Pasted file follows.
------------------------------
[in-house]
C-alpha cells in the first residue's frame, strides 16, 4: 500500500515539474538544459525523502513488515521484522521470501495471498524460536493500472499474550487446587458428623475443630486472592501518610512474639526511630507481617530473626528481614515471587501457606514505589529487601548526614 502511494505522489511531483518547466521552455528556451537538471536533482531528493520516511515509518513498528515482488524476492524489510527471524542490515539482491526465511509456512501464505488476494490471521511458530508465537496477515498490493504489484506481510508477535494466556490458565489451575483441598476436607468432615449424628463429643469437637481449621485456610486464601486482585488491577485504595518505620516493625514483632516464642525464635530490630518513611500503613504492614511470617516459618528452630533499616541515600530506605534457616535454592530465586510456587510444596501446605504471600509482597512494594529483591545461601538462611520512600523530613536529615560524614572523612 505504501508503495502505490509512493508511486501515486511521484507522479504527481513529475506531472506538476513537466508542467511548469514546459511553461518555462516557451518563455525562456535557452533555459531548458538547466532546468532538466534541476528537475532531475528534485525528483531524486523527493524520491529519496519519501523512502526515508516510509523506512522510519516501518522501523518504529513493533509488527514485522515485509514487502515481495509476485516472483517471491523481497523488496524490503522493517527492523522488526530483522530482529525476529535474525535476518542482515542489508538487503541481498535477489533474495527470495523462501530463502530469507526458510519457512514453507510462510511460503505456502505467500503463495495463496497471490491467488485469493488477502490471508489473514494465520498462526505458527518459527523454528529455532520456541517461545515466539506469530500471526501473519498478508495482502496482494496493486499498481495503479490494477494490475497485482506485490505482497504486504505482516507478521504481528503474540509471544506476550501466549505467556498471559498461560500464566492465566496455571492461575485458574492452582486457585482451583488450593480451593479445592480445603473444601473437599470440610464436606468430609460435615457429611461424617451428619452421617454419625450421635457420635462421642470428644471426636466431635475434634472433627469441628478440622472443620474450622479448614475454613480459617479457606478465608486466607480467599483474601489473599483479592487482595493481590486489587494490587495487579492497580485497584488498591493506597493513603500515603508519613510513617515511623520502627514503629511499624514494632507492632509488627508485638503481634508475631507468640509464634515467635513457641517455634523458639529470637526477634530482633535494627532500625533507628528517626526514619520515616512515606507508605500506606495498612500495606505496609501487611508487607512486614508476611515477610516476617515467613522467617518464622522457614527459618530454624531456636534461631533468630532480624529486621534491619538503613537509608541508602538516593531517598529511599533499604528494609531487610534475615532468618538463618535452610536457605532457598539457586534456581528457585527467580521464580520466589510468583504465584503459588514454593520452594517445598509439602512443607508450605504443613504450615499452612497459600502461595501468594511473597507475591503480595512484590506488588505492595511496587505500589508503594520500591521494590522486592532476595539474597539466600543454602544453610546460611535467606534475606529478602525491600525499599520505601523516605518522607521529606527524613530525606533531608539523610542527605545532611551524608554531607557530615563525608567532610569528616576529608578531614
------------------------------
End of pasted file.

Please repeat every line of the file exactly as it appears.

[in-house]
C-alpha cells in the first residue's frame, strides 16, 4: 500500500515539474538544459525523502513488515521484522521470501495471498524460536493500472499474550487446587458428623475443630486472592501518610512474639526511630507481617530473626528481614515471587501457606514505589529487601548526614 502511494505522489511531483518547466521552455528556451537538471536533482531528493520516511515509518513498528515482488524476492524489510527471524542490515539482491526465511509456512501464505488476494490471521511458530508465537496477515498490493504489484506481510508477535494466556490458565489451575483441598476436607468432615449424628463429643469437637481449621485456610486464601486482585488491577485504595518505620516493625514483632516464642525464635530490630518513611500503613504492614511470617516459618528452630533499616541515600530506605534457616535454592530465586510456587510444596501446605504471600509482597512494594529483591545461601538462611520512600523530613536529615560524614572523612 505504501508503495502505490509512493508511486501515486511521484507522479504527481513529475506531472506538476513537466508542467511548469514546459511553461518555462516557451518563455525562456535557452533555459531548458538547466532546468532538466534541476528537475532531475528534485525528483531524486523527493524520491529519496519519501523512502526515508516510509523506512522510519516501518522501523518504529513493533509488527514485522515485509514487502515481495509476485516472483517471491523481497523488496524490503522493517527492523522488526530483522530482529525476529535474525535476518542482515542489508538487503541481498535477489533474495527470495523462501530463502530469507526458510519457512514453507510462510511460503505456502505467500503463495495463496497471490491467488485469493488477502490471508489473514494465520498462526505458527518459527523454528529455532520456541517461545515466539506469530500471526501473519498478508495482502496482494496493486499498481495503479490494477494490475497485482506485490505482497504486504505482516507478521504481528503474540509471544506476550501466549505467556498471559498461560500464566492465566496455571492461575485458574492452582486457585482451583488450593480451593479445592480445603473444601473437599470440610464436606468430609460435615457429611461424617451428619452421617454419625450421635457420635462421642470428644471426636466431635475434634472433627469441628478440622472443620474450622479448614475454613480459617479457606478465608486466607480467599483474601489473599483479592487482595493481590486489587494490587495487579492497580485497584488498591493506597493513603500515603508519613510513617515511623520502627514503629511499624514494632507492632509488627508485638503481634508475631507468640509464634515467635513457641517455634523458639529470637526477634530482633535494627532500625533507628528517626526514619520515616512515606507508605500506606495498612500495606505496609501487611508487607512486614508476611515477610516476617515467613522467617518464622522457614527459618530454624531456636534461631533468630532480624529486621534491619538503613537509608541508602538516593531517598529511599533499604528494609531487610534475615532468618538463618535452610536457605532457598539457586534456581528457585527467580521464580520466589510468583504465584503459588514454593520452594517445598509439602512443607508450605504443613504450615499452612497459600502461595501468594511473597507475591503480595512484590506488588505492595511496587505500589508503594520500591521494590522486592532476595539474597539466600543454602544453610546460611535467606534475606529478602525491600525499599520505601523516605518522607521529606527524613530525606533531608539523610542527605545532611551524608554531607557530615563525608567532610569528616576529608578531614